Six months ago, an EF5 tornado plowed through the center of Joplin, leaving about one-fifth of the city's population without a home. Now, people are slowly getting back to normal. For some, normal means lacing up the running shoes and hitting the streets.
In this week's Health & Wealth report, the story of two local runners who survived the tornado as it flattened their homes. Travis Keller and his family (wife, three boys, two dogs) huddled in the bathtub as the tornado slammed into their house. The bathroom was the only room left standing, and all seven were unharmed.
Adam Bennett and his wife lived just a few blocks away. But when the storm hit their house, it picked up everything, from underneath the floorboards. Adam and his wife landed about 50 feet away, under a fallen tree in their neighbor's backyard.
Both men used to run nearly every day. Adam had run 15 miles the morning of the tornado, and about 60 miles that week. Travis would run between five and seven miles most mornings.
Running is about routine. It's about building up mileage, it's about favorite running routes. But all this was gone after the storm. Old routes were impassible from debris. Street signs and landmarks were gone. As were the very basics, like running shoes and shorts.
Travis didn't start running again for two months, he was so busy piecing back together the bits of life scattered by the storm. He found a shovel a block away. His son's basketball hoop. Family photos, covered with mud. But once he made time to put on a new pair of running shoes (donated thanks to the local running store), it was "like throwing that monkey off your back, and running away from it." The monkey being the trauma of recovering from the disaster.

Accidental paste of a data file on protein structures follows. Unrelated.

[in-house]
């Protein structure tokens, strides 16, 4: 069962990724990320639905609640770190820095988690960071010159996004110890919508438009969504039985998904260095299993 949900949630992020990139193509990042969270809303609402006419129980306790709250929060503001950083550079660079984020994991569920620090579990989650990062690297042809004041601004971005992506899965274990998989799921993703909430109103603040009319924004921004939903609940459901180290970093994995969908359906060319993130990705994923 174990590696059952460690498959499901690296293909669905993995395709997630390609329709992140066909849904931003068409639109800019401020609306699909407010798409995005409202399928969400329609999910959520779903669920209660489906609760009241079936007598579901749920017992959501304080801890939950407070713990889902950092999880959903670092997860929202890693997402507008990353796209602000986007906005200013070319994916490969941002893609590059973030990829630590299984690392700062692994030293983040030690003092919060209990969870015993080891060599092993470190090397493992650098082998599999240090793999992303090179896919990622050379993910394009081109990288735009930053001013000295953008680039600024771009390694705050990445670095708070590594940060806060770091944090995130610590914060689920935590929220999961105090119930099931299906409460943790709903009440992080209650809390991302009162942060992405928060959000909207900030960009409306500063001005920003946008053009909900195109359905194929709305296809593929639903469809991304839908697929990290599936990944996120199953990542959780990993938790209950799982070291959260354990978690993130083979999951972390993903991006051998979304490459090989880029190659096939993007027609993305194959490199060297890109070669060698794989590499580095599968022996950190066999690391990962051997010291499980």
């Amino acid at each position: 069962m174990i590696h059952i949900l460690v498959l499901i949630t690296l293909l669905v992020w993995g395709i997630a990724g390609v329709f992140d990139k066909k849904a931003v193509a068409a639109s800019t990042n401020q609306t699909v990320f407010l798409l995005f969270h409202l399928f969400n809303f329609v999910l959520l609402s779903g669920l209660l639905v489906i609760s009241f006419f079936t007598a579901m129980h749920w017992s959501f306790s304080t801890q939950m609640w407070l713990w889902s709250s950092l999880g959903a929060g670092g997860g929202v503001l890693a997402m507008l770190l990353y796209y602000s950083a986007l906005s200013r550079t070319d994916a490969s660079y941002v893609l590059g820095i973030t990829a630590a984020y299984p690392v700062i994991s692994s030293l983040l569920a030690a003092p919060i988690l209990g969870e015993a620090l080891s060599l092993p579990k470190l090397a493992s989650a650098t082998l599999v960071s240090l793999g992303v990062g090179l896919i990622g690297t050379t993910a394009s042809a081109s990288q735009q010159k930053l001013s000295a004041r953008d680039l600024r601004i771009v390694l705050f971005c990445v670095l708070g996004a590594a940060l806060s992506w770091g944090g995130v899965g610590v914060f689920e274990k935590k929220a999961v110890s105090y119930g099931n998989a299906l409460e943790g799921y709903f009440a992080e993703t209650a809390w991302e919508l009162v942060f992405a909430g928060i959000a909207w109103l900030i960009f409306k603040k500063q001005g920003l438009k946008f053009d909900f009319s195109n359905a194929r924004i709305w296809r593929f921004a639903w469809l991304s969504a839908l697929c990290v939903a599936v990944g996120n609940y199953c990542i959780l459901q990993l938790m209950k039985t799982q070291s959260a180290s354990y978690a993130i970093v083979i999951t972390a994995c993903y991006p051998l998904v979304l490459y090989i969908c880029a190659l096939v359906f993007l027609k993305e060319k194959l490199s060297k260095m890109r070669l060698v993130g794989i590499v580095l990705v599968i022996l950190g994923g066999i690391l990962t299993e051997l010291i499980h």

Adam Bennett was left with a compound fracture in his right leg, broken ribs, and a bruised lung. Would he ever run again? The question was racing through his mind as he waited outside the operating room hours after the tornado. His dad asked the doctor for him: "You know, he's not going to ask you, but is he going to be able to run again?"
The answer was yes. But it's been a long and slow recovery. Adam had qualified for the two most competitive marathons in the country just months before the storm. He was registered to run in the New York marathon in November. Now he can run just a few miles at a time. But he's building up miles each week.
Travis now leads a regular running group, and its numbers are swelling as people get back to normal. In October, he also helped organize the city's second annual Mother Road Marathon, along historic Route 66.
Ruth Sawkins, another organizer, says holding events like this helps the community move on. "Since marathons bring in a lot of people from out of town, it shows people outside our community we are moving forward, and we haven't forgotten about the tornado, but we're not going to let it define everything we are."
The race attracted 600 runners, from 25 states and six countries.